Can any mathy ones here tell me of his feeling after reading or knowing the i history?
What's your reaction after you dial a telephone number and then hear something like: you are dialing an imaginary number, please rotate 90 degree and dial again? laughing or take it as normal?
 
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184
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An explanation of Complex Numbers by Prof M. Alder at UWA. It's quite funny.

"There is a certain mysticism about complex numbers, much of which comes
from meeting them relatively late in life. The student has it explained that
there is an imaginary number, i which is the square root of −1 and this is
certainly imaginary because it is obvious to any fool that −1 doesn’t have a
square root. When much younger, you might have been troubled by 4−7 =
−3 which is just as obviously impossible and meaningless because you can’t
take seven from four. Since you met this when you were young and gullible
and the teacher assured you that −3 is a perfectly respectable number, just
not one which is used for counting apples, you went along with it and bought
the integers. Now, when your brains have nearly ossified you are asked to
believe in square roots of negative numbers and those poor little brains resist
the new idea with even more determination that when you first met negative
numbers.
The fact is all numbers are imaginary. The question is, can we find a use for
them? If so, we next work out what the rules are for messing around with
them. And that’s all there is to it. As long as we can devise some consistent
rules we are in business. Naturally, when we do it, all the practical people
scream ‘you can’t do that! It makes no sense!’. After a few years they get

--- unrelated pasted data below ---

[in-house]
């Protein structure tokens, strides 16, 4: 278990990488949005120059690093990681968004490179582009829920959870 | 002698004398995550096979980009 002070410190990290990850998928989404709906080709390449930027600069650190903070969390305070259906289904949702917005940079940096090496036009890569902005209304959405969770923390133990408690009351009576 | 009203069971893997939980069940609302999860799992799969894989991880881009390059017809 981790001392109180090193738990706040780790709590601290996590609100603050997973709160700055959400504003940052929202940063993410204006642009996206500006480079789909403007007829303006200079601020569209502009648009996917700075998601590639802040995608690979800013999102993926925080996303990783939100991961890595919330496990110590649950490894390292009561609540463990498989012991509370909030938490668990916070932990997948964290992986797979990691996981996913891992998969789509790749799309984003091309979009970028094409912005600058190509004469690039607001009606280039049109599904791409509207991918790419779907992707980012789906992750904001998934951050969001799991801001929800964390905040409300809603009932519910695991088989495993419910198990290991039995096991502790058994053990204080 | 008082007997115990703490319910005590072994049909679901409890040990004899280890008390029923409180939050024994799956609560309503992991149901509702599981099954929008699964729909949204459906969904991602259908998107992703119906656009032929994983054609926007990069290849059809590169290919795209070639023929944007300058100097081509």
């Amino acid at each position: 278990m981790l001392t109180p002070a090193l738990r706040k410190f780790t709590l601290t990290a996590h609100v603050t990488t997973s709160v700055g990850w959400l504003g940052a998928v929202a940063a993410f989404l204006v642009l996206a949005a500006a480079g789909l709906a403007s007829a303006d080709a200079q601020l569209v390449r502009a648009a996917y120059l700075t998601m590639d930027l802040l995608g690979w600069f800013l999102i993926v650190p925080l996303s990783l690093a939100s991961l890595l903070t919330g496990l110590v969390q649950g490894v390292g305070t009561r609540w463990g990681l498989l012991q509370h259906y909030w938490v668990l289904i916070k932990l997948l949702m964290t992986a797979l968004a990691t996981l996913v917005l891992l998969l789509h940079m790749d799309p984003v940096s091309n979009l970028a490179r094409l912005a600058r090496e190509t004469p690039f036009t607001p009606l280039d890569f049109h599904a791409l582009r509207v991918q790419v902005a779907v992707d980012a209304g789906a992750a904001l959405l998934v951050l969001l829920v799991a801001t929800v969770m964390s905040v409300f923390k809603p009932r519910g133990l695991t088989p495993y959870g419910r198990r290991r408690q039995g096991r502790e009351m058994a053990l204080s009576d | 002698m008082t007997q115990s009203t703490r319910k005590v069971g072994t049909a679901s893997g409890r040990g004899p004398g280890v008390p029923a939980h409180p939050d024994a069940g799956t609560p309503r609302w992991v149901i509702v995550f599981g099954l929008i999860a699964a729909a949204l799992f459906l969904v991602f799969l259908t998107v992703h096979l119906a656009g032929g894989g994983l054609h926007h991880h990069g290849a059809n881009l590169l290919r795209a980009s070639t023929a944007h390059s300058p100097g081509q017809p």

used to it and take them for granted. I bet the first bloke who tried to sell
arabic notation to a banker had the hell of a time. Now try selling them the
Latin numerals as a sensible way to keep bank balances. Up to about 1400
everybody did, now they’d laugh at you.
It’s a silly old world and no mistake.
We got from the natural numbers (used for counting apples and coins and sheep and daughters, and other sorts of negotiable possessions) to the integers
by finding a use for negative numbers. It certainly meant that we could
now subtract any two natural numbers in any order, so made life simpler
in some respects. You could also subtract any two integers, so the problem
of subtraction was solved. The extra numbers could be used for various
things, essentially keeping track of debts and having a sort of direction to
counting. They didn’t seem to do any harm, so after regarding them with
grave suspicion and distrust for a generation or so, people gradually got used
to them.
We got from the integers to the rational numbers by finding that although you
could divide four by two you couldn’t divide two by four. So mathematicians